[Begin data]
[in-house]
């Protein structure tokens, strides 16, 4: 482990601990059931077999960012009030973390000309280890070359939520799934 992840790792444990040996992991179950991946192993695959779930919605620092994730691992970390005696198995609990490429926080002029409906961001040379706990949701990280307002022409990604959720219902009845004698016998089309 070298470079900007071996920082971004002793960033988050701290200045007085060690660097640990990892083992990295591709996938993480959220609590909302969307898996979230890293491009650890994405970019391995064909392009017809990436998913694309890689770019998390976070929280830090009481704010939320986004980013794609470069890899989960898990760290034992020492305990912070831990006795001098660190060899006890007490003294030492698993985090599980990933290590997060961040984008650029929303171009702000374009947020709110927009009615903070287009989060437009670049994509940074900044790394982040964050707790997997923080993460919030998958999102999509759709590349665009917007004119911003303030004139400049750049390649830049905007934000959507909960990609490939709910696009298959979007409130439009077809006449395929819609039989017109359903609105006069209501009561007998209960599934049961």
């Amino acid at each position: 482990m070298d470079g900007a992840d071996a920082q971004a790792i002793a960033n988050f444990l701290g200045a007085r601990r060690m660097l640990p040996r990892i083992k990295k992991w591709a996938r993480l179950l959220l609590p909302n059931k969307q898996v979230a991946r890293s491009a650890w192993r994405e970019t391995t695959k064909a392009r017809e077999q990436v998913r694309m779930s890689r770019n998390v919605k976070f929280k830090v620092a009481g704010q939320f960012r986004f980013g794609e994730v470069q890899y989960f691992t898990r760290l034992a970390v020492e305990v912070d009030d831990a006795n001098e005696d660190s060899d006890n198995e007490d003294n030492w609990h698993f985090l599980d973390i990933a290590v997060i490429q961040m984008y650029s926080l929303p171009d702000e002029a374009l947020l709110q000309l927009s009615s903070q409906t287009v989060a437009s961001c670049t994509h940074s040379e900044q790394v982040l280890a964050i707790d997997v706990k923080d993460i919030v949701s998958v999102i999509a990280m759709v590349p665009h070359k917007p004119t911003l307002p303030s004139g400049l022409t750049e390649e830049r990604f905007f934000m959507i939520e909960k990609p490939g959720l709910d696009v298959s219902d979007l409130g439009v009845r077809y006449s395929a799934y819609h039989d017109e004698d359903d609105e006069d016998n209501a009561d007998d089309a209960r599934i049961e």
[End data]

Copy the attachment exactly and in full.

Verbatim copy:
[in-house]
């Protein structure tokens, strides 16, 4: 482990601990059931077999960012009030973390000309280890070359939520799934 992840790792444990040996992991179950991946192993695959779930919605620092994730691992970390005696198995609990490429926080002029409906961001040379706990949701990280307002022409990604959720219902009845004698016998089309 070298470079900007071996920082971004002793960033988050701290200045007085060690660097640990990892083992990295591709996938993480959220609590909302969307898996979230890293491009650890994405970019391995064909392009017809990436998913694309890689770019998390976070929280830090009481704010939320986004980013794609470069890899989960898990760290034992020492305990912070831990006795001098660190060899006890007490003294030492698993985090599980990933290590997060961040984008650029929303171009702000374009947020709110927009009615903070287009989060437009670049994509940074900044790394982040964050707790997997923080993460919030998958999102999509759709590349665009917007004119911003303030004139400049750049390649830049905007934000959507909960990609490939709910696009298959979007409130439009077809006449395929819609039989017109359903609105006069209501009561007998209960599934049961």
């Amino acid at each position: 482990m070298d470079g900007a992840d071996a920082q971004a790792i002793a960033n988050f444990l701290g200045a007085r601990r060690m660097l640990p040996r990892i083992k990295k992991w591709a996938r993480l179950l959220l609590p909302n059931k969307q898996v979230a991946r890293s491009a650890w192993r994405e970019t391995t695959k064909a392009r017809e077999q990436v998913r694309m779930s890689r770019n998390v919605k976070f929280k830090v620092a009481g704010q939320f960012r986004f980013g794609e994730v470069q890899y989960f691992t898990r760290l034992a970390v020492e305990v912070d009030d831990a006795n001098e005696d660190s060899d006890n198995e007490d003294n030492w609990h698993f985090l599980d973390i990933a290590v997060i490429q961040m984008y650029s926080l929303p171009d702000e002029a374009l947020l709110q000309l927009s009615s903070q409906t287009v989060a437009s961001c670049t994509h940074s040379e900044q790394v982040l280890a964050i707790d997997v706990k923080d993460i919030v949701s998958v999102i999509a990280m759709v590349p665009h070359k917007p004119t911003l307002p303030s004139g400049l022409t750049e390649e830049r990604f905007f934000m959507i939520e909960k990609p490939g959720l709910d696009v298959s219902d979007l409130g439009v009845r077809y006449s395929a799934y819609h039989d017109e004698d359903d609105e006069d016998n209501a009561d007998d089309a209960r599934i049961e």